As examples, the Children's Oncology Group (COG) defines the diagnosis by the presence of any blasts (if blasts are confirmed with a second sample), Berlin-Frankfurt-Münster (BFM) requires >5 percent blasts, and the World Health Organization (WHO) does not specify a percentage. Investigators in the United Kingdom found that blasts were present in most blood samples from newborns with DS [11].

Mutation analysis – Detection of a somatic GATA1 mutation is useful for confirming the diagnosis of TAM, but it is not required; occasionally, a GATA1 mutation is not detected in a child who meets diagnostic criteria for TAM (ie, age, trisomy 21, and characteristic blasts).

We do not require a specific percentage of blasts to perform next-generation sequencing (NGS); however, some experts favor mutation testing only in those children with a certain threshold level of blasts (eg, >10 percent) [4]. Sanger sequencing or NGS of GATA1 can be used for mutation testing. (See 'GATA1 mutation testing' above.)

All children with trisomy 21 and circulating or tissue-infiltrating myeloid blasts must be promptly assessed for risk factors for early death and treatment initiated, if warranted. Risk stratification and management should not be delayed by waiting for mutation analysis (if performed). (See 'Risk stratification' below and 'Management' below.)

Diagnostic criteria for TAM are not universal and prospective studies have used different criteria to diagnose TAM:

Children's Oncology Group (COG) – In COG A2971, diagnosis of TAM was based on the detection of any non-erythroid blasts in blood and/or organs (eg, liver, pleural, pericardial effusions, bone marrow) of infants <90 days old with constitutional trisomy 21 (DS) or trisomy 21 mosaicism [12]. This definition required confirmation with a second blood sample or additional findings of >5 percent non-erythroid blasts in marrow, hepatomegaly or splenomegaly, lymphadenopathy, or pericardial/pleural effusions.

Berlin-Frankfurt-Münster (BFM) – In the BFM study, diagnosis of TAM required >5 percent myeloid blasts (by morphology) in blood or bone marrow aspirate within the first six months of life [2]. In a subsequent BFM study, the age criterion was reduced to the first three months of life [39].

Oxford-Imperial Down Syndrome Cohort Study (OIDSCS) – OIDSCS considers ≥10 percent blasts a threshold for diagnosis of TAM [4]. This group describes neonates who have DS and a GATA1 mutation, but have no clinical or hematologic features of TAM, as having "silent TAM."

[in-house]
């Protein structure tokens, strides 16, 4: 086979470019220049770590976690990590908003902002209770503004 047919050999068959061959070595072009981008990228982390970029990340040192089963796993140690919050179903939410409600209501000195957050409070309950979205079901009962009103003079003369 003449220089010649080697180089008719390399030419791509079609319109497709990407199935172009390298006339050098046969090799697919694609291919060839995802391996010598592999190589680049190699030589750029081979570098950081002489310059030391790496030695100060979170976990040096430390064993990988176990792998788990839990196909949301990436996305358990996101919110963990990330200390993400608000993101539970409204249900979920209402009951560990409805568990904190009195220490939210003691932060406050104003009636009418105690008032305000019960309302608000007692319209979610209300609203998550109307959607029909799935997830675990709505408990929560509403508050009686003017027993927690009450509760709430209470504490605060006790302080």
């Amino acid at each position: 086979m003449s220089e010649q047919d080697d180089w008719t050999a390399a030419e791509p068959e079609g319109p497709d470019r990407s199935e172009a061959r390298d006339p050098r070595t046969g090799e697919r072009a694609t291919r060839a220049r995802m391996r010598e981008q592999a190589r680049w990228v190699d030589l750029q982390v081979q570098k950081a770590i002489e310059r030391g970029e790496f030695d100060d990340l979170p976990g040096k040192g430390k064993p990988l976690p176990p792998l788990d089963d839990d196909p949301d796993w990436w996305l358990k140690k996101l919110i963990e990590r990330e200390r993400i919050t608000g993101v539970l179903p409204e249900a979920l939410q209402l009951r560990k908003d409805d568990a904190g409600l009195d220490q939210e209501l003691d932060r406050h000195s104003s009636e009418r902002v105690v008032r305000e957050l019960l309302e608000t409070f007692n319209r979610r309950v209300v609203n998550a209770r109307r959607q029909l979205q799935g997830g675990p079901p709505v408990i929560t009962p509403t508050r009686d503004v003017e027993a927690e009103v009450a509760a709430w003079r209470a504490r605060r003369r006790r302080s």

Differential diagnosis — No single feature is entirely specific for TAM, as all can occur with other conditions. The differential diagnosis depends on the clinical features of the individual child. Nevertheless, suspicion for TAM should be high in a newborn with suspected DS who has non-lymphoid/non-erythroid blasts in blood, together with organomegaly, liver dysfunction, rash, pericardial or pleural effusions, extreme leukocytosis, or coagulopathy without a clear alternative explanation.

Other conditions can cause findings that resemble TAM:

Immature circulating cells – Circulating immature myeloid cells (eg, "left shift") or blasts in a newborn or young infant may reflect a reactive process or a hematologic malignancy.

Reactive processes may be due to infections (eg, sepsis, severe congenital infection [TORCH; ie, toxoplasmosis, rubella, cytomegalovirus, herpes simplex], syphilis, or parvovirus), severe hemolysis (eg, major blood group incompatibility, Rh disease), or other stress.

Although acute lymphoblastic leukemia (ALL) should enter the differential diagnosis of an infant with circulating blasts, there is a striking absence of ALL in infants (<1 year) with DS [48].

Heart failure – Heart failure due to a cardiac malformation in a newborn with DS needs to be distinguished from cardiorespiratory compromise due to pericardial or pleural effusions from TAM.

Elevated bilirubin – Causes of conjugated hyperbilirubinemia unrelated to TAM include bacterial sepsis, viral infections, metabolic diseases, abnormalities of the bile ducts (eg, biliary atresia), and neonatal hepatitis. (See "Approach to evaluation of cholestasis in neonates and young infants".)

Skin lesions – Skin lesions associated with TAM should be distinguished from infection with herpes simplex virus (HSV) or varicella-zoster virus (VZV), erythema toxicum, Sweet syndrome, and leukemia cutis associated with other types of acute leukemia [49].

Diagnosis may require cytological analysis of the vesicle content, polymerase chain reaction (PCR) for viral DNA, and electron microscopy. (See "Vesicular, pustular, and bullous lesions in the newborn and infant".)  

RISK STRATIFICATION — TAM undergoes spontaneous resolution within months in most children with TAM, but up to one-fifth of patients experience early death from a severe complication. (See 'Natural history' above.)

Prompt risk stratification and treatment, if warranted, should be performed.  

Testing — Testing used for risk stratification includes:

Hematology

Blood counts – Complete blood count (CBC) with differential count.

Coagulation – Prothrombin time (PT)/international normalized ratio (INR), partial thromboplastin time (PTT); other tests, including D-dimer and fibrinogen, are performed as clinically indicated.

Serum chemistries

Electrolytes, kidney function tests – Testing should include potassium, phosphate, and uric acid to detect tumor lysis syndrome (TLS).

Liver function tests (LFTs) – Including conjugated and unconjugated bilirubin, alkaline phosphatase, and transaminases.

Imaging

Chest radiography – To detect abnormalities of the heart, lungs, and effusions.